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Archive for May, 2013

Concerts From Coast to Coast: June

Posted on: May 30th, 2013 by Ripple Creative Strategy No Comments

By James Sandham

Hello, summer. Hello, beers, patios and the best live music across the country. Here is this month’s picks of what to see.

Vancouver – Oldfolks Home @ The Railway Club – June 17

Oldfolks Home is the stage name of Ricardo Lopez-Aguilar. He’s kind of like a one-man Broken Social Scene – think the same sort of swelling, emotional, folk-fusion sound – and on June 17 you can see him in Vancouver at The Railway Club as part of the last leg of his North American tour (which includes stops across Canada as well as in the United States). He’ll be promoting his album Black & Blue, which just came out this year and is apparently the result of the breakdown of his marriage. If you think you’ll be in for a cry-fest, don’t worry. This is “the world’s first happy divorce,” according to his record label. Joyful stuff, as you can hear from the track below.

Oldfolks Home – “Garland’s Moving to Vancouver”

 

Calgary – Rykka @ Wine-Ohs – June 14

Vancouver-born dance-rocker Rykka (a.k.a. Christina Maria) will be coming back to Canada after an extended stint in Europe to launch her debut album, Kodiak, in her hometown. From there she’ll be touring east across the country, including this stop, one of two shows she’ll be doing in Calgary. From there it’s on to Switzerland and Germany, so catch her while you can. Get a taste from the track below.

Rykka – “Blackie”

 

Winnipeg – The Highest Order @ The Park Theatre – June 13

If I was in Winnipeg on June 13, there’s only one place I’d be: the Park Theatre, seeing Toronto’s amazing The Highest Order as they lay down their brand of fluttering, dreamy, psych-infused country. Think The Sadies, but on some kind of hallucinogen. They’ll be promoting their debut album, If It’s Real, which just came out earlier this year on Idée Fixe Records. Below, they cover Charlie Rich’s “Lonely Weekends” – one of many fine tracks from the disc.

The Highest Order – “Lonely Weekends”

 

Toronto – Broken Social Scene et al. @ Fort York – June 8

If you’re in Toronto on June 8, why not head on down to ol’ Fort York for Field Trip, a celebration of the 10th anniversary of Arts & Crafts, one of the city’s most dynamic independent music labels.

There will be performances from all of the Arts & Crafts regulars – including Stars, Hayden, Jason Collett, Dan Mangan and more – and, of course, from the label’s big names, like headliners Broken Social Scene and Feist. It’s general admission and tickets are already on sale. Nothing says summer in Toronto like a Broken Social Scene show.

Broken Social Scene – “Meet Me in the Basement”

 

Montreal – Striker @ Café Chaos – June 21

Just to top things off, why not start the summer with some metal? And I mean REAL, screaming, ’80s-inspired, hard-partying metal – the kind of stuff that would have made Jeff Hanneman proud. Look no further than Edmonton’s Striker, who’ll be playing dates across the country as part of their Heavy Metal Rampage ’13 tour. The summer begins. So, party on, dude.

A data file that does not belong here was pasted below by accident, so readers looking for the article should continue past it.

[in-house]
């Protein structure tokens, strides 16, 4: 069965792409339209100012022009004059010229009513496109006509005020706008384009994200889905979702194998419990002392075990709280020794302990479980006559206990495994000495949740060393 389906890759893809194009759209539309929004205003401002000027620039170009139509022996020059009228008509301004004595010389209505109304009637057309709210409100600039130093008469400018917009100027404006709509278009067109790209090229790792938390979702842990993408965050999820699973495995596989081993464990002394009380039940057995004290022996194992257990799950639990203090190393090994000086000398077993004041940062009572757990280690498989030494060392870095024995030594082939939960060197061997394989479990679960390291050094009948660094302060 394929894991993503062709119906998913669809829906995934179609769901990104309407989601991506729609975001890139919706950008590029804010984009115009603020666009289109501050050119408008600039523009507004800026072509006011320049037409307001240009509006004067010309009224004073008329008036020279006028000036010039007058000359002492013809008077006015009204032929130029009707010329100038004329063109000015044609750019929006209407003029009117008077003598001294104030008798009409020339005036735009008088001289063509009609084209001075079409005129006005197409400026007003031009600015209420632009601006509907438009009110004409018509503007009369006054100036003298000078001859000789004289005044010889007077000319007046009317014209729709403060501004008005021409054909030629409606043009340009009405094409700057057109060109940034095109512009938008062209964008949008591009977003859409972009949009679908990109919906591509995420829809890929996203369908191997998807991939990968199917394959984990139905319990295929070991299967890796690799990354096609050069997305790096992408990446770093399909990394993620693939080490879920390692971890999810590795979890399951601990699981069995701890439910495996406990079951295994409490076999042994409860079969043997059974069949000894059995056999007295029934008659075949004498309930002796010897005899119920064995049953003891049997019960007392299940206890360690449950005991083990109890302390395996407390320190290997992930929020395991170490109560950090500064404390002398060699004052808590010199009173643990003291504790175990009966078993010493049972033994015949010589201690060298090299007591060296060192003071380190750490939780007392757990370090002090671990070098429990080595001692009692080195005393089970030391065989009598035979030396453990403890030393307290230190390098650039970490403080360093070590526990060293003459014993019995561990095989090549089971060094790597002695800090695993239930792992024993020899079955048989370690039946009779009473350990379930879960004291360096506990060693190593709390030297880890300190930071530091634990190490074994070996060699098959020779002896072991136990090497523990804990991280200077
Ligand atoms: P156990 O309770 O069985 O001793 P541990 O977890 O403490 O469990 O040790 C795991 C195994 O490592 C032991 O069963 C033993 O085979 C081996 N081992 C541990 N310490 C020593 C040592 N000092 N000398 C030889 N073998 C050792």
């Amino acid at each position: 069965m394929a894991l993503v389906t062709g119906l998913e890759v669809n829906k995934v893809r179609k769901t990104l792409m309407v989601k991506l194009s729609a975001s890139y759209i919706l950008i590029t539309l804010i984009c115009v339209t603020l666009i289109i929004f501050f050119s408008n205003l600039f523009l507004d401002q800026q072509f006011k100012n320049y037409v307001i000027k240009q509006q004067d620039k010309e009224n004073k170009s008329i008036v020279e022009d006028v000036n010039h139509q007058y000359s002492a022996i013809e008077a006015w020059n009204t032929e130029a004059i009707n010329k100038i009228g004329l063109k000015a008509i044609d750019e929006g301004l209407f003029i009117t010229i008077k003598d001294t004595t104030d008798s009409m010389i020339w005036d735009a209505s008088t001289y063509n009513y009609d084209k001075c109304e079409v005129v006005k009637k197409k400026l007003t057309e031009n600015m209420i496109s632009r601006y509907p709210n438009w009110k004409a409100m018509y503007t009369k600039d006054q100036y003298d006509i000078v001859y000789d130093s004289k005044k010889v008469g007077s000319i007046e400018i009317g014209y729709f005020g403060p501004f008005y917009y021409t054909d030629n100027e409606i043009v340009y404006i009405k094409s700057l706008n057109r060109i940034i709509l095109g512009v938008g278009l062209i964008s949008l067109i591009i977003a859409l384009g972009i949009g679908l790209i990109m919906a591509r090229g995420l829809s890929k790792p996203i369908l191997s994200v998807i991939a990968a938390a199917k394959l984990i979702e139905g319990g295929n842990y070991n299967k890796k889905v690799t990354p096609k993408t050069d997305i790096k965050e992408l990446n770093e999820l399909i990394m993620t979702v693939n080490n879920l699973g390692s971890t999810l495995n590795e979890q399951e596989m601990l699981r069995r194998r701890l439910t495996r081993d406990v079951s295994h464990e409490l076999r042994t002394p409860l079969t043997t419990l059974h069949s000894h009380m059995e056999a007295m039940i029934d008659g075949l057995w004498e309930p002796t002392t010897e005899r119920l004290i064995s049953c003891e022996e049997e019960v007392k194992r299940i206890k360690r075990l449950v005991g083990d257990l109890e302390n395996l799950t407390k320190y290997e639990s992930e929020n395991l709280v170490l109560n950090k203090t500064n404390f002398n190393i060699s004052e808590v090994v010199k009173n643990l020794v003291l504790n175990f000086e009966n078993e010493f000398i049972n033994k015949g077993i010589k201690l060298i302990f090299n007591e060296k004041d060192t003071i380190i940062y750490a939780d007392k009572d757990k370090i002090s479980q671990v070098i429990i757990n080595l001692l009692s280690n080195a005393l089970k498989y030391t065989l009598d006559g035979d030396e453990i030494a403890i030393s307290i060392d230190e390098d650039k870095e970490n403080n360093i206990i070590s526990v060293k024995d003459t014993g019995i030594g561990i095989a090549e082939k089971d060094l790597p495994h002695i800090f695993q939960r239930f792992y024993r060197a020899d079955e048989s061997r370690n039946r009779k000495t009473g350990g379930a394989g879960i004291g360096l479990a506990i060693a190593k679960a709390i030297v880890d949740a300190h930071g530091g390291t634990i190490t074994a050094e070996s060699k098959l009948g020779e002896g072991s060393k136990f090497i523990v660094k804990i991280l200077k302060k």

Striker – “Forever”

This Week in Music History: May 27 to June 2

Posted on: May 28th, 2013 by Ripple Creative Strategy No Comments

By David Ball

On May 29, 1971, Anne Murray snagged a Top 30 RPM hit with “It Takes Time,” a song written by Shirley Eikhard, a talented 15-year-old upstart living in Oshawa, Ontario, a.k.a. Canada’s arts and culture hotbed. I kid… kinda!

“It Takes Time” is the first song on Murray’s fourth studio album, Straight, Clean and Simple, which was released in 1971

Eikhard’s 1972 self-titled debut (album cover artists really had a good thing going back in the early ’70s)

The talented teenager, who was originally from Sackville, New Brunswick, would find fame on her own as a producer and JUNO Award–winning performer and composer. Several of her reported 500 songs have been covered by the likes of Cher,The Pointer SistersEmmylou Harris and Bonnie Raitt. Eikhard’s best-known song is “Something to Talk About,” a track that would win Raitt, the red-headed blues guitarist, a 1991 Grammy Award for Best Pop Vocal Performance.

“It Takes Time” was also recorded by Eikhard for her 1972 debut and became the first of many RPM Top 40 hits for the under-rated singer-songwriter.

 

“Making it Work” by Doug and the Slugs peaked at No. 29 on RPM’s singles chart on May 30, 1983. It was the second Top 30 hit off of the popular Vancouver band’s JUNO Award–nominated third album, Music For the Hard of Thinking.

What are Freddie Mercury, Burton Cummings and, I believe, Gino Vanelli and Oliver Stone doing on Doug’s album cover?

If you put a gun to my head, I’ll freely tell you that Doug and the Slugs’ brand of fun-loving, novelty pub rock comes off sounding like a poor-man’s Huey Lewis and The News, which shouldn’t be construed as an insult. Doug Bennett and his rotating cast of Slugs were a larger-than-life club band that eventually managed a fair level of commercial success during the 1980s and ’90s, almost exclusively in Canada, except for the times MTV would air some of their videos and when Norm Macdonald used the group’s first hit “Too Bad” as the theme song for his short-lived ABC cult sitcom, “The Norm Show” (1999-2001).

Doug Bennett continued to tour with the Slugs until his death in 2004.

 

When some artists reach a certain level of notoriety, they choose to shorten their official stage names – take Cher, Wynonna, Bono (the Ego Hall of Famer even abbreviated his fake name) and Diddy (or however the hell Sean Combs refers to himself these days) for example. But leave it to the artist formerly known as “Alanis” to shake up the trend.